Apr 052011
Authors: Matt Miller

I’m addicted to porn –– food porn.

Food porn can be described as compulsively watching television related to food or a dependence on watching a piece of meat prepared.

It’s a lifestyle that has led me to unsuccessful interventions, friends and family in tears, and it has destroyed any chance of a future that I would have otherwise had.

I could be out with my friends, but instead I’m watching the Food Network.

My life is spent foolishly indulging with other fellow addicts like Giada De Laurentiis, Anthony Bourdain, Masaharu Morimoto and Cat Cora.

They are my new family –– I’ve even been told that Adam Richman could be my 200-pound heavier twin.

I’ve tried to cut myself off, but the urges get too strong. Watching the beautiful Giada De Laurentiis cook an even more beautiful plate of pasta consumes me.
Experts have told me food porn is a disease, that I’ve lost control of my life. But still, my need for “Chopped,” “No Reservations” and “Iron Chef” are strong enough to make me neglect my responsibilities as a student, Collegian editor or productive member of society.

My symptoms are obvious: Watching 15 or more food shows a week, having easy access to television programming that involves food and living in a culture where there is high social acceptance of overeating.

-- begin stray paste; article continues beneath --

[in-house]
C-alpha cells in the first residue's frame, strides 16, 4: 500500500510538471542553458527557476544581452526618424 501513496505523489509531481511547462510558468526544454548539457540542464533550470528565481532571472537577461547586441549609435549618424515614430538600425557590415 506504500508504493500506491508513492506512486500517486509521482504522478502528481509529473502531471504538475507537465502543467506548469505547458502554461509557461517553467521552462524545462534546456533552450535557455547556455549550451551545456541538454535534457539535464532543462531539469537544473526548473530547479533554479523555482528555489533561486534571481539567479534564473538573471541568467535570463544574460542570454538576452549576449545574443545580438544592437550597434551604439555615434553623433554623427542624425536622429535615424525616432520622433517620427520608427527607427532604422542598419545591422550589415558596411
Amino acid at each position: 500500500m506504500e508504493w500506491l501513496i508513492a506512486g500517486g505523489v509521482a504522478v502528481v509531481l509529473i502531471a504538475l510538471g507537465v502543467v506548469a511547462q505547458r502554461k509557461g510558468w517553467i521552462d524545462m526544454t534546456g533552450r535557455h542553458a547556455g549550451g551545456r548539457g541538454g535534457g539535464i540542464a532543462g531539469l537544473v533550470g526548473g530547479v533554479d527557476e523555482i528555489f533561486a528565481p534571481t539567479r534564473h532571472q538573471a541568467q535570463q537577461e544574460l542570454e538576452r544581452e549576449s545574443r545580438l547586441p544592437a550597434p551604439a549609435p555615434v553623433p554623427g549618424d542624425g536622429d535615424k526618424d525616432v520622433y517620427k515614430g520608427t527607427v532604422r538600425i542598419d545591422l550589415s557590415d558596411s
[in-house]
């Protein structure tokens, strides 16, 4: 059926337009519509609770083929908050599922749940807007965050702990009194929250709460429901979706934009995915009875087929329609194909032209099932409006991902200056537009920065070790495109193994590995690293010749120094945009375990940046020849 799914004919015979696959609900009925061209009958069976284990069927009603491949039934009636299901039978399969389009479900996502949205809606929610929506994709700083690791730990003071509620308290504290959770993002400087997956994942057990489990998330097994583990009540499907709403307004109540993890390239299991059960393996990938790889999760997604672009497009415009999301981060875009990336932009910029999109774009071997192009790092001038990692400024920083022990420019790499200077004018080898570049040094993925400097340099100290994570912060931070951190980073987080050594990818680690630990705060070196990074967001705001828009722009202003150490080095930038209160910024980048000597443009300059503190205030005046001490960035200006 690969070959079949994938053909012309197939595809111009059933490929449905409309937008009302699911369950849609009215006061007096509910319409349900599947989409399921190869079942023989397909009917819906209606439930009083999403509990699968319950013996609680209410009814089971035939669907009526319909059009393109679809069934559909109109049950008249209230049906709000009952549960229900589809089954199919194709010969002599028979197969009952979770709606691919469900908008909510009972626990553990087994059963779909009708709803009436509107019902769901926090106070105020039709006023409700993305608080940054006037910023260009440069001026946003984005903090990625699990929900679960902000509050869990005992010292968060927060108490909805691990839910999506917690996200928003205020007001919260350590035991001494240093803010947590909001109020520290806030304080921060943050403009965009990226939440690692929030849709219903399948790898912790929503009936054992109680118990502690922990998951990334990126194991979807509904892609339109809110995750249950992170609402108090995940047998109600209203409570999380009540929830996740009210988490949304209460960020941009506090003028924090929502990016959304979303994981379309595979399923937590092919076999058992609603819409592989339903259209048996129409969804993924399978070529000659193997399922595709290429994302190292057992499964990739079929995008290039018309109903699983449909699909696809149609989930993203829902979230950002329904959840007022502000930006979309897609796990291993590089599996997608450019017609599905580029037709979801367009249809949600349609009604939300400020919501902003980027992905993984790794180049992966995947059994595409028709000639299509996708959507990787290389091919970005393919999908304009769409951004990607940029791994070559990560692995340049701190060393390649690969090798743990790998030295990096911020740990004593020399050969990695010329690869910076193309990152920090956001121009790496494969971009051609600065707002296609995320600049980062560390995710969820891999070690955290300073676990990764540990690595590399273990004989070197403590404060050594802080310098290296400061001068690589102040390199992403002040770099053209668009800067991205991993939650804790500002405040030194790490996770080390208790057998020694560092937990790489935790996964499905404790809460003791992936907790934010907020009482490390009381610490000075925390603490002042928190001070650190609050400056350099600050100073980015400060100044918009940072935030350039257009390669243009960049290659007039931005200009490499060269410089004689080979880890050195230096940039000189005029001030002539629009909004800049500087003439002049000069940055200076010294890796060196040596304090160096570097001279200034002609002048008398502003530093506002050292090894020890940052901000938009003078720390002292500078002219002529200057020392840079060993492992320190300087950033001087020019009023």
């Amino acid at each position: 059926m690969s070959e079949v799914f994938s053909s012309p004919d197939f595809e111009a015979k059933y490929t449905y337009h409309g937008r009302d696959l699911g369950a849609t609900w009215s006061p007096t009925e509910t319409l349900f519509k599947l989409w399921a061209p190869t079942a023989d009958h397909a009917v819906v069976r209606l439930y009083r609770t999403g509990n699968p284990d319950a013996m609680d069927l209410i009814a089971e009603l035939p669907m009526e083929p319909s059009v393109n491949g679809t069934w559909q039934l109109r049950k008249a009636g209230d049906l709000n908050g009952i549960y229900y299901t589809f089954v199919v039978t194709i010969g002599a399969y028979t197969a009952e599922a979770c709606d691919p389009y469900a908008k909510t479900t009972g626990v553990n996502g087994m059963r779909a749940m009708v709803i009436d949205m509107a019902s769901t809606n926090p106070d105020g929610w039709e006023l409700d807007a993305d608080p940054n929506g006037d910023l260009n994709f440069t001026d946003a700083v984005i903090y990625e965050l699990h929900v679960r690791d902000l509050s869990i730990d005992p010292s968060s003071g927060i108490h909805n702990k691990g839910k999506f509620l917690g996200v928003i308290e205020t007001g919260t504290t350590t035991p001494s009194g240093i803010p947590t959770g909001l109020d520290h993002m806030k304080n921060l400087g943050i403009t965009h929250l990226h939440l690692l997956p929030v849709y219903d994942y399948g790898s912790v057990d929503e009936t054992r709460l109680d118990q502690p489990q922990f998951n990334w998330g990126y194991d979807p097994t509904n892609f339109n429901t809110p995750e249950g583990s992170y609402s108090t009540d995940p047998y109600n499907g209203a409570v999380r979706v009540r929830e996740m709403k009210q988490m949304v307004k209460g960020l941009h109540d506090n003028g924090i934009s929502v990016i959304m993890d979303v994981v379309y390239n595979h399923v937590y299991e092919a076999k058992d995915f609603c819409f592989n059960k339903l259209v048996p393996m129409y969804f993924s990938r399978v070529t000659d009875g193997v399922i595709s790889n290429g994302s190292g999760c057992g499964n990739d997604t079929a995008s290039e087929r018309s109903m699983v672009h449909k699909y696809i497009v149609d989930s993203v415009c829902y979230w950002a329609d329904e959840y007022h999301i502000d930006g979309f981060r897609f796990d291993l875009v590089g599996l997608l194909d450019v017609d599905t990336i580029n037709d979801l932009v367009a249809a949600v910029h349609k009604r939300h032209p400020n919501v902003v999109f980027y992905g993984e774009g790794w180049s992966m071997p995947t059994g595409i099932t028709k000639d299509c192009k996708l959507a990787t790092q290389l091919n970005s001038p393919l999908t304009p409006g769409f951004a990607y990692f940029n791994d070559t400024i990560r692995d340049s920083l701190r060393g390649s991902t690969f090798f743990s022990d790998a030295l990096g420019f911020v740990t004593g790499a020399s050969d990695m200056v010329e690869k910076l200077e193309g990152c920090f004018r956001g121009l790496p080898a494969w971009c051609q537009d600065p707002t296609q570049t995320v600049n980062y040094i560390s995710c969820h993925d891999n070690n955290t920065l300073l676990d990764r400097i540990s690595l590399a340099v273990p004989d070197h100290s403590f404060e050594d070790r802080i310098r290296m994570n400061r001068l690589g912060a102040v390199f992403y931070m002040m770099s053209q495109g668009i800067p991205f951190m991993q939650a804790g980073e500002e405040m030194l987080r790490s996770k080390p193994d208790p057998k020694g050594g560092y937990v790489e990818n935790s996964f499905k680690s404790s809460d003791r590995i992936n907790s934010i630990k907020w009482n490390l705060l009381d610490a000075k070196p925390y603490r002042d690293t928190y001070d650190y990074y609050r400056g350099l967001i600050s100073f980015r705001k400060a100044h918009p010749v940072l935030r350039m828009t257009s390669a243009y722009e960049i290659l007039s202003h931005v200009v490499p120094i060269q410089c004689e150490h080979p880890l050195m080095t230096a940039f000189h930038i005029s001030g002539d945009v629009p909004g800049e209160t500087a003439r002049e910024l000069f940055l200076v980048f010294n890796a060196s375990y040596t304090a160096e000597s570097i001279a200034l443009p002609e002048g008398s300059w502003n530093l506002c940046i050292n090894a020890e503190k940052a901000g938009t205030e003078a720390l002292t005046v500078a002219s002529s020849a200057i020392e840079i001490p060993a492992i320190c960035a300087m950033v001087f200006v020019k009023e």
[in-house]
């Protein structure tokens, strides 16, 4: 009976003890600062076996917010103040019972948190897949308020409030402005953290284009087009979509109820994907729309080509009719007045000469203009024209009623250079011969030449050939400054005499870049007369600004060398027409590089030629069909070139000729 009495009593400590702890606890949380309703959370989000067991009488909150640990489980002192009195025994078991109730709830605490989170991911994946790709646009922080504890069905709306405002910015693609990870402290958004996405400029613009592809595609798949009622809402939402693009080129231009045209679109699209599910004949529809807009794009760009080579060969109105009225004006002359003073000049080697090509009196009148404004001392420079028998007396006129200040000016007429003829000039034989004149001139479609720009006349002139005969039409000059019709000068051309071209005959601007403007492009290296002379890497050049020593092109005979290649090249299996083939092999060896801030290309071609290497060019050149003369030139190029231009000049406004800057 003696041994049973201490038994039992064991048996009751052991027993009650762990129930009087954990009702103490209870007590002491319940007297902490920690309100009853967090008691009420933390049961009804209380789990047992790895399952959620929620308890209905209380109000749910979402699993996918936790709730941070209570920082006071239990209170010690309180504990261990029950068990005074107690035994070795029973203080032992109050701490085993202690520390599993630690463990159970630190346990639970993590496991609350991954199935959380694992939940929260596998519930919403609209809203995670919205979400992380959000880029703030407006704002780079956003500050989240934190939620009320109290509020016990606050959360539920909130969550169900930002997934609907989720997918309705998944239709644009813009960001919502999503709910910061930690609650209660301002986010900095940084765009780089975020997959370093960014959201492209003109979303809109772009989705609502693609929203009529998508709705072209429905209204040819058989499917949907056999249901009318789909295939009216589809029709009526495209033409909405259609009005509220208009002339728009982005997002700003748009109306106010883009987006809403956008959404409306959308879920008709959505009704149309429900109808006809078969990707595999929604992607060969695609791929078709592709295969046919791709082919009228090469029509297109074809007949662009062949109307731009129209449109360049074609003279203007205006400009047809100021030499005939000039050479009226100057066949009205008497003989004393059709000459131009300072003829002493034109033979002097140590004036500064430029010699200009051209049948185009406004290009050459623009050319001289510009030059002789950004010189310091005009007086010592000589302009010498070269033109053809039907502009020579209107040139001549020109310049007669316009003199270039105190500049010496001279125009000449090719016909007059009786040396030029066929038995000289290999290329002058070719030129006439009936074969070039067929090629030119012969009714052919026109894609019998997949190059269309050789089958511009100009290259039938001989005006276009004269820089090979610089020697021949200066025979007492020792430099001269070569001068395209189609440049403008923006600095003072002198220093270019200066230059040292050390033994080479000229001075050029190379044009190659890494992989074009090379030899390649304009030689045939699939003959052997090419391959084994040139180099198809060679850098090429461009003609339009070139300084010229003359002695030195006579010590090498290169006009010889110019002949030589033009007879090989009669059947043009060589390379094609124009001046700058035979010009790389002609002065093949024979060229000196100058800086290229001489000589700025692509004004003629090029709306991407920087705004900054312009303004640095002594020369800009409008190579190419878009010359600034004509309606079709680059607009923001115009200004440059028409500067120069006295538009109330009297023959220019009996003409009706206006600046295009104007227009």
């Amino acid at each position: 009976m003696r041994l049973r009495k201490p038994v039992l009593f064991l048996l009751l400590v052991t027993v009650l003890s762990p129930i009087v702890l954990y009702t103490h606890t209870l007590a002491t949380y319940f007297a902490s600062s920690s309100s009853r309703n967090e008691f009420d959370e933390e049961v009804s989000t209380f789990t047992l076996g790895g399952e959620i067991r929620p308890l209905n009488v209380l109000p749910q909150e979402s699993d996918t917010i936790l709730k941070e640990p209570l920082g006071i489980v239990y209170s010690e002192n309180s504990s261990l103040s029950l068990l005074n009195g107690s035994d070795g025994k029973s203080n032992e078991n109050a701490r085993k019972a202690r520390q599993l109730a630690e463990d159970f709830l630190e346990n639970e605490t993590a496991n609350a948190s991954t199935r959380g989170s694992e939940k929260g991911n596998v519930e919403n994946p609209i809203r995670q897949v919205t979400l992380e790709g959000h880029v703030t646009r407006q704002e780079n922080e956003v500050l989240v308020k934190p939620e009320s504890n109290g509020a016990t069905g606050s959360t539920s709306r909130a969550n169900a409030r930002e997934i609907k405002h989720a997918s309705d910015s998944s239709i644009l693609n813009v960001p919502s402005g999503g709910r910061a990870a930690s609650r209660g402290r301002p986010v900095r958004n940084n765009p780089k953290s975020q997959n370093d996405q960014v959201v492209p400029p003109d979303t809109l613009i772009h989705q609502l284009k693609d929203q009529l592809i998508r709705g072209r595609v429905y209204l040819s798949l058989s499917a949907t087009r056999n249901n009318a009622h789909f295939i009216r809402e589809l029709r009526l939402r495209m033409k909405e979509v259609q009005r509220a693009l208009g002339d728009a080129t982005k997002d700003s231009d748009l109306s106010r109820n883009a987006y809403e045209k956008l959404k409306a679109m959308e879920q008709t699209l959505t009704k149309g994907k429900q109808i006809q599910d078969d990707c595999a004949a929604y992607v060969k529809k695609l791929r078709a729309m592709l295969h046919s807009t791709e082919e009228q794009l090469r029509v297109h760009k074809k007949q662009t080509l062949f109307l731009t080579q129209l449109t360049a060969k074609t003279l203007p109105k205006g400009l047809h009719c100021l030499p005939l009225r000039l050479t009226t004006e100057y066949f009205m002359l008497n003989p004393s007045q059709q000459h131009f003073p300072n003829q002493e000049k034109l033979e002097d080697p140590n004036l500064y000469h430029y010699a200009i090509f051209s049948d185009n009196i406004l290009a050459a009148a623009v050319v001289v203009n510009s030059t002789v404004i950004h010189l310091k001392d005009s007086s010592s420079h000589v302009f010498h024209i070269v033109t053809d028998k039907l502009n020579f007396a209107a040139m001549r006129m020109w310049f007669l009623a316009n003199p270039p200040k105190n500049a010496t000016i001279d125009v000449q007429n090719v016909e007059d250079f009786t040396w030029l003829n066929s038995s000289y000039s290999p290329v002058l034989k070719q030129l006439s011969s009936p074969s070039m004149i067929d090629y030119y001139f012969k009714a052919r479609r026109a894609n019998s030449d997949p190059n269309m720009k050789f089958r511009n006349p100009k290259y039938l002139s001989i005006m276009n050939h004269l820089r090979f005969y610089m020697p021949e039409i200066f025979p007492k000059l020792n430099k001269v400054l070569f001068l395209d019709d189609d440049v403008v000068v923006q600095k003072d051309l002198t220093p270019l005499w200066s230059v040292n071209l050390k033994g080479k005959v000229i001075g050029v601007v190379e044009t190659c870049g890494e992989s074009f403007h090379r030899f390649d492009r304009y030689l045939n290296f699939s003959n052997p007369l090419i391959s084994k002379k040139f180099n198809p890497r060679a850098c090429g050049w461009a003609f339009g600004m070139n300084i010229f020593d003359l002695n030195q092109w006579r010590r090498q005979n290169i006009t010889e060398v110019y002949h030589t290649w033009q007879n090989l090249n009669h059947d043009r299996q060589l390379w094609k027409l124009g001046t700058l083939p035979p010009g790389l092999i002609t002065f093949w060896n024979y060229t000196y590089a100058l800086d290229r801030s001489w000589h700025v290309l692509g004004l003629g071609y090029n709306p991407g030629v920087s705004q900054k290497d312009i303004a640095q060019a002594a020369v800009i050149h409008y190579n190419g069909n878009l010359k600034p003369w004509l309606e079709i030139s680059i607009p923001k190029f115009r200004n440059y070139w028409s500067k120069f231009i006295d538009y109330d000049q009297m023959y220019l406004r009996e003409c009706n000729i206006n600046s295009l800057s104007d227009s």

But how am I supposed to change the culture I live in?

Everywhere I look there is a new food show that my disease tells me I have to watch. Whether it’s “Man Vs. Food,” “Top Chef,” “The Next Food Network Star” or even “Good Eats,” I’m constantly surrounded with food porn programming.

I can’t even try to watch TV without seeing an ad for McDonald’s, KFC, Wendy’s or Taco Bell.

We live in a culture more addicted to eating than I am to watching food shows.

The culture we live in places a high priority on having low prices and huge portions rather than quality or health.

I mean, we are the birthplace of McDonald’s and almost any other fast food “restaurant.”

Maybe that is why overeating invades our lives through television, advertising and daily routine.

Maybe that is why food porn is even a phrase in the U.S.

Our stomachs take priority over balancing our nation’s budget and our unemployment crisis.

But our love for food shows isn’t a problem. Food helps us explore other cultures. Nothing else on television looks deep into the identity of other people around the world. Food delves deep into our past just as much as our future. How we became who we are and where our priorities lie.

The Whopper, the Big Mac and the Cheesy Crunchy Gordita might rule in our stomachs, but at least TV shows about food have the chance to give us a tiny glimpse into other stomachs around the world.

Entertainment Editor Matt Miller is a junior journalism major. His column appears Wednesdays in the Collegian. Letters and feedback can be sent to verve@collegian.com.

Check these out:

  • “My Jeans” –– If you liked Rebecca Blacks’ “Friday” then you will also be interested in “My Jeans” by Jenna Rose.
  • The Pains Of Being Pure At Heart –– “Belong”
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